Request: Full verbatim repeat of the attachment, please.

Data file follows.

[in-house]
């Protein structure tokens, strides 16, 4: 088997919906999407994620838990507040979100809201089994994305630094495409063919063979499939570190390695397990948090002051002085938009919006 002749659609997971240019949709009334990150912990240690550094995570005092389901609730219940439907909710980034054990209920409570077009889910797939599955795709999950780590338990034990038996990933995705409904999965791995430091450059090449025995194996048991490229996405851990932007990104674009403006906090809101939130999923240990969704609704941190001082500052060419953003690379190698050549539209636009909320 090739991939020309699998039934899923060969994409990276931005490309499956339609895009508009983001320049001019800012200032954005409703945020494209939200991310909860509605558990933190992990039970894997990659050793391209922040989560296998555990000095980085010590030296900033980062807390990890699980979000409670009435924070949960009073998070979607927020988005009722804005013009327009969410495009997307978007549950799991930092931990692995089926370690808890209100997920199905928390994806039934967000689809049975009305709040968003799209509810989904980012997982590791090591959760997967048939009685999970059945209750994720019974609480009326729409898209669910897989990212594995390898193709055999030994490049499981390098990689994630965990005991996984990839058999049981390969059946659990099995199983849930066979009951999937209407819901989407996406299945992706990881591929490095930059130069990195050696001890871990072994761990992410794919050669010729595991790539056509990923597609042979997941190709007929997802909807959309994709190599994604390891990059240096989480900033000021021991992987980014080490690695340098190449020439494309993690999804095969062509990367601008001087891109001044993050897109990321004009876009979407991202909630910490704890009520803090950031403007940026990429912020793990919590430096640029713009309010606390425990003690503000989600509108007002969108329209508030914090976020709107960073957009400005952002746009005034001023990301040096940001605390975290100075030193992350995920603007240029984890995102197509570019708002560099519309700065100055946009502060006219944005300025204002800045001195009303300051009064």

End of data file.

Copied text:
[in-house]
């Protein structure tokens, strides 16, 4: 088997919906999407994620838990507040979100809201089994994305630094495409063919063979499939570190390695397990948090002051002085938009919006 002749659609997971240019949709009334990150912990240690550094995570005092389901609730219940439907909710980034054990209920409570077009889910797939599955795709999950780590338990034990038996990933995705409904999965791995430091450059090449025995194996048991490229996405851990932007990104674009403006906090809101939130999923240990969704609704941190001082500052060419953003690379190698050549539209636009909320 090739991939020309699998039934899923060969994409990276931005490309499956339609895009508009983001320049001019800012200032954005409703945020494209939200991310909860509605558990933190992990039970894997990659050793391209922040989560296998555990000095980085010590030296900033980062807390990890699980979000409670009435924070949960009073998070979607927020988005009722804005013009327009969410495009997307978007549950799991930092931990692995089926370690808890209100997920199905928390994806039934967000689809049975009305709040968003799209509810989904980012997982590791090591959760997967048939009685999970059945209750994720019974609480009326729409898209669910897989990212594995390898193709055999030994490049499981390098990689994630965990005991996984990839058999049981390969059946659990099995199983849930066979009951999937209407819901989407996406299945992706990881591929490095930059130069990195050696001890871990072994761990992410794919050669010729595991790539056509990923597609042979997941190709007929997802909807959309994709190599994604390891990059240096989480900033000021021991992987980014080490690695340098190449020439494309993690999804095969062509990367601008001087891109001044993050897109990321004009876009979407991202909630910490704890009520803090950031403007940026990429912020793990919590430096640029713009309010606390425990003690503000989600509108007002969108329209508030914090976020709107960073957009400005952002746009005034001023990301040096940001605390975290100075030193992350995920603007240029984890995102197509570019708002560099519309700065100055946009502060006219944005300025204002800045001195009303300051009064």